Admiral Sir Cloudesley Shovell (1650-1707), whose death was the catalyst for the introduction of the 1714 Longitude Act.
Like Horatio Nelson (1753-1805), Cloudesley Shovell was born in North Norfolk; like Nelson he enjoyed an illustrious naval career, but as his biographer Simon Harris writes, he is largely forgotten today. Equally his association with Kent is little known.
At the age of 12 Shovell went to sea as cabin boy to John Narborough (1640-1688) on the Centurion, and went on to take part in naval battles of the Third Anglo-Dutch War including the Battle of Solebay (1672) and various skirmishes with pirates in the Mediterranean and on the Barbary Coast. In 1677 he was given command of his first ship, the Sapphire, and subsequently saw service in the Williamite War (1689-1691) and in the War of the Spanish Succession (1701-1715), notably the siege of Gibraltar (1704). During part of this time Samuel Pepys (1633-1703) was successively Clerk of the Acts of the Navy Board and Chief Secretary to the Admiralty (1660-1689): at first he approved of Shovell, but subsequently described him as a ‘poltroon’. The relationship between them was never an easy one.
Despite his own Norfolk origins, John Narborough owned the Knowlton Court estate between Sandwich and Dover. Narborough, like Shovell after him, went on to have a distinguished career, becoming an admiral and being knighted at the end of the Anglo-Dutch War in 1673. Narborough died at sea following a fever in 1688, and in 1691 Shovell married Narborough’s widow Elizabeth.
However, rather than settling at Knowlton (which would have been convenient for the Downs, the roadstead off Deal where the Navy often sought shelter), from 1694 it seems that Sir Cloudesley and Elizabeth made their home either at May Court in Crayford where Shovell had purchased the Lordship of the Manor or at a house in Soho in Central London. Shovell was elected as a Whig Member of Parliament for Rochester in 1695, a position he retained until his death. He funded the building of the Corn Exchange, and paid for the decoration of the ceiling in the Guildhall: both these buildings still exist. He also owned the estate at West Street in the parish of Northbourne near Deal, and Edward Hasted tells us that his heirs sold it to Mr William Nethersole, (who was a great-great-uncle of Kent author S.C. Nethersole).1
It was on returning from scuttling the French fleet at Toulon in the summer of 1707 that Shovell’s fleet encountered a savage storm off the Scilly Isles and lost its bearings. His ship, the Association, was wrecked and Sir Cloudesley and his two step-sons John Narborough and James Narborough, who were serving with him, perished when they were washed ashore on 22 October. Shovell’s tomb, designed by Grinling Gibbons, is in Westminster Abbey and the epitaph pays tribute to Shovell’s positive qualities:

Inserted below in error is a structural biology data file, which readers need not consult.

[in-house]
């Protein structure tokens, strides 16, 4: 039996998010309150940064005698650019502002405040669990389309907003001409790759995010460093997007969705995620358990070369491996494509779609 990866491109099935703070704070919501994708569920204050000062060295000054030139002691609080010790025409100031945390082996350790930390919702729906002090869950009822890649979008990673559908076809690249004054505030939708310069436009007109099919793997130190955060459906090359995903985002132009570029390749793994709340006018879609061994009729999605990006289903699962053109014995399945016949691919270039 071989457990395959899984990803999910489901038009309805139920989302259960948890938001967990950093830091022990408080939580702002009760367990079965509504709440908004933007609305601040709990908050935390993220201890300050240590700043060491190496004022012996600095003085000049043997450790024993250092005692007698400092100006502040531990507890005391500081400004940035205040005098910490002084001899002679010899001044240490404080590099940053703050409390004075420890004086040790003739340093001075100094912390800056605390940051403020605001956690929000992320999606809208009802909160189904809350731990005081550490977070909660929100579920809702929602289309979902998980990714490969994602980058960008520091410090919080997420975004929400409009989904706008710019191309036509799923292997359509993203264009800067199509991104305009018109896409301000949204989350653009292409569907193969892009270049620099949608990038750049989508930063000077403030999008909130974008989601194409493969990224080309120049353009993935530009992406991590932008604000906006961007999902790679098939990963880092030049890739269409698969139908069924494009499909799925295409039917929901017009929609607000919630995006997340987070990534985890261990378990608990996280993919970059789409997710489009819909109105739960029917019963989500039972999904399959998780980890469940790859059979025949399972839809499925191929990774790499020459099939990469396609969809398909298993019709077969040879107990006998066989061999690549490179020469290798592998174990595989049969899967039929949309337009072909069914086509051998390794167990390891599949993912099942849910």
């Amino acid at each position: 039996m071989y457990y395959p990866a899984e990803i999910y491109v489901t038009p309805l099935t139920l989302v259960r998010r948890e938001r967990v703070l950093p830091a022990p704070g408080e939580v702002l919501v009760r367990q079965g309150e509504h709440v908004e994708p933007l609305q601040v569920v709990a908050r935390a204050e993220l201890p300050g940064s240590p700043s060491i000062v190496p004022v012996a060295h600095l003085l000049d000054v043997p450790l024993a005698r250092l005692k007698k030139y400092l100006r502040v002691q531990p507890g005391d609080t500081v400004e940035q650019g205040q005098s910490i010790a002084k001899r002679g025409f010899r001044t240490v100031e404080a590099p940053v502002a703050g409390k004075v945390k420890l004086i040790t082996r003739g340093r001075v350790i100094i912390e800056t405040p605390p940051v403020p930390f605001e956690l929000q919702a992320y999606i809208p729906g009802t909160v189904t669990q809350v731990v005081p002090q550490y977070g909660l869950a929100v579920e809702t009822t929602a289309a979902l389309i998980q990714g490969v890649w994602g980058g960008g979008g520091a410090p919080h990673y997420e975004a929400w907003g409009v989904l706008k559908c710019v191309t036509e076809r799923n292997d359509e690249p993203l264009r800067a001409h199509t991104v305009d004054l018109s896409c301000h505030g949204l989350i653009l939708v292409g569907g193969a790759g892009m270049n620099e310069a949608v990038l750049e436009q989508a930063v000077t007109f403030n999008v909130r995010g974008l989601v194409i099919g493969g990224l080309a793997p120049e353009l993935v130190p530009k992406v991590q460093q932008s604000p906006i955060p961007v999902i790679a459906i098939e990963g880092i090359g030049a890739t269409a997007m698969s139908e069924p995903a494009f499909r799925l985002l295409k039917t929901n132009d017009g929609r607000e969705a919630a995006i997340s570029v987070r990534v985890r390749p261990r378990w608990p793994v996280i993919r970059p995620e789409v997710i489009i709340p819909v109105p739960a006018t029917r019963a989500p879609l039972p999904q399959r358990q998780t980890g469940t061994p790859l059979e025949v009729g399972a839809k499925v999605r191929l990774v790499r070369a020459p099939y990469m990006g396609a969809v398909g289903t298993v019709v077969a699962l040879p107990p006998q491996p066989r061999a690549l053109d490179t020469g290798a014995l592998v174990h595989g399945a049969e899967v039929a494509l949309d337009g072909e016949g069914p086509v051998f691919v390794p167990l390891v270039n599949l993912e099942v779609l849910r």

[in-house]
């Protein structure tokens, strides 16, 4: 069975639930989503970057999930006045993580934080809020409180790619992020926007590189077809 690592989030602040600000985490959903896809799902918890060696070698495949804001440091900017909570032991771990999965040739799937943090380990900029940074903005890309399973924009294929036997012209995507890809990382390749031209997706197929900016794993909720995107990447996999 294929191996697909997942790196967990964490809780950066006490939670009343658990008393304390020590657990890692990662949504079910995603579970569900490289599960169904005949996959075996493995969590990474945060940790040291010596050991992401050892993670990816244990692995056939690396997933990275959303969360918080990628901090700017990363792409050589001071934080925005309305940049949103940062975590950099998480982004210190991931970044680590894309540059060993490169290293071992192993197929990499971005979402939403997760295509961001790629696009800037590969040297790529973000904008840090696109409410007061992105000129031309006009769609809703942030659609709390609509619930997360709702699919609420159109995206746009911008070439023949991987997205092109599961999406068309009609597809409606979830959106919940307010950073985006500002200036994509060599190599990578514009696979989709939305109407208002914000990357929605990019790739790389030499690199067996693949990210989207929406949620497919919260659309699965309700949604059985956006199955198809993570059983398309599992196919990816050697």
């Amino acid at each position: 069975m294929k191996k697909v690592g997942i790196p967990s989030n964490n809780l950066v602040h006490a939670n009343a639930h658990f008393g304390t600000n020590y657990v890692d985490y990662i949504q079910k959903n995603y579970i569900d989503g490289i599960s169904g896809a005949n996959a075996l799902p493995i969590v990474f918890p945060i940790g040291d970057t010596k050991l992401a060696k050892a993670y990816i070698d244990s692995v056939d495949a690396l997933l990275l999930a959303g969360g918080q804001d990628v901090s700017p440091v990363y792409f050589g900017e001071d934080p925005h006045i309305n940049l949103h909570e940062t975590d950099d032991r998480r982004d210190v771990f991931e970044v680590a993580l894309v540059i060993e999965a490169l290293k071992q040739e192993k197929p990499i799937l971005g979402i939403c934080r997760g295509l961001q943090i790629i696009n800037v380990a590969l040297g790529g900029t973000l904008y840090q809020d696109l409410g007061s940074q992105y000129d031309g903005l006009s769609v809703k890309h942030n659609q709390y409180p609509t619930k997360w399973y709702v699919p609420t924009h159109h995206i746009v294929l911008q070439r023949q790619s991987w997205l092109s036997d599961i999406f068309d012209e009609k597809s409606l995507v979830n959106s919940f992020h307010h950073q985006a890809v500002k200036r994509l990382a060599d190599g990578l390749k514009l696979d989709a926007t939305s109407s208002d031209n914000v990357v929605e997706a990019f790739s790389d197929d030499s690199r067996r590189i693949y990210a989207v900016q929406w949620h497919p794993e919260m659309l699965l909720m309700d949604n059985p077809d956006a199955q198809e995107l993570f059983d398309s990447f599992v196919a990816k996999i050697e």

Sr CLOUDESLY SHOVELL Knt Rear Admirall of Great Britain and Admirall and Commander in Chief of the Fleet: the just rewards of his long and faithfull services. He was deservedly beloved of his Country and esteem’d, tho’ dreaded, by the enemy who had often experienced his conduct and courage. Being shipwreckt on the rocks of Scylly in his voyage from Thoulon the 22d of October 1707, at night, in the 57th year of his age his fate was lamented by all but especially the sea faring part of the Nation to whom he was a generous patron and a worthy example. His body was flung on the shoar and buried with others in the sands; but being soon taken up was plac’d under this monument which his Royall Mistress has caus’d to be erected to commemorate his steady loyalty and extraordinary vertues.
Such was the loss of ships and men (around 2000) in that deadly storm that, following a petition by Merchants and Seamen, in 1714 Parliament passed “An Act for providing a public Reward for such Person or Persons as shall discover the Longitude at Sea”. To calculate longitude it was necessary to accurately calculate the amount of time you had spent sailing from a port whose longitude was known. The Longitude Act provided for a prize of £20,000 for anyone who could arrive at a practical method for calculating longitude to an accuracy of half a degree. Eventually a carpenter from Yorkshire, John Harrison, devised a series of portable clocks, the last of which was accurate to within three seconds a day, though he was not to receive the full amount of the prize.
As Simon Harris says, Shovell deserves to be remembered for his illustrious career during his life. In his death he deserves to be remembered as the catalyst which eventually brought about the solution to the problem of calculating longitude.
Further details may be found in Shovell and Longitude
This article was published: 20 January 2023.
Harris, Simon. Sir Cloudesley Shovell, Stuart Admiral. Spellmount, Staplehurst, 2001.
Harris, Simon. The Other Norfolk Admirals: Myers, Narborough and Shovell. Helion, 2017.
Sobel, Dava. (1995) Longitude: the True Story of a Lone Genus Who Solved the Greatest Scientific Problem of His Time. Fourth Estate, 1998.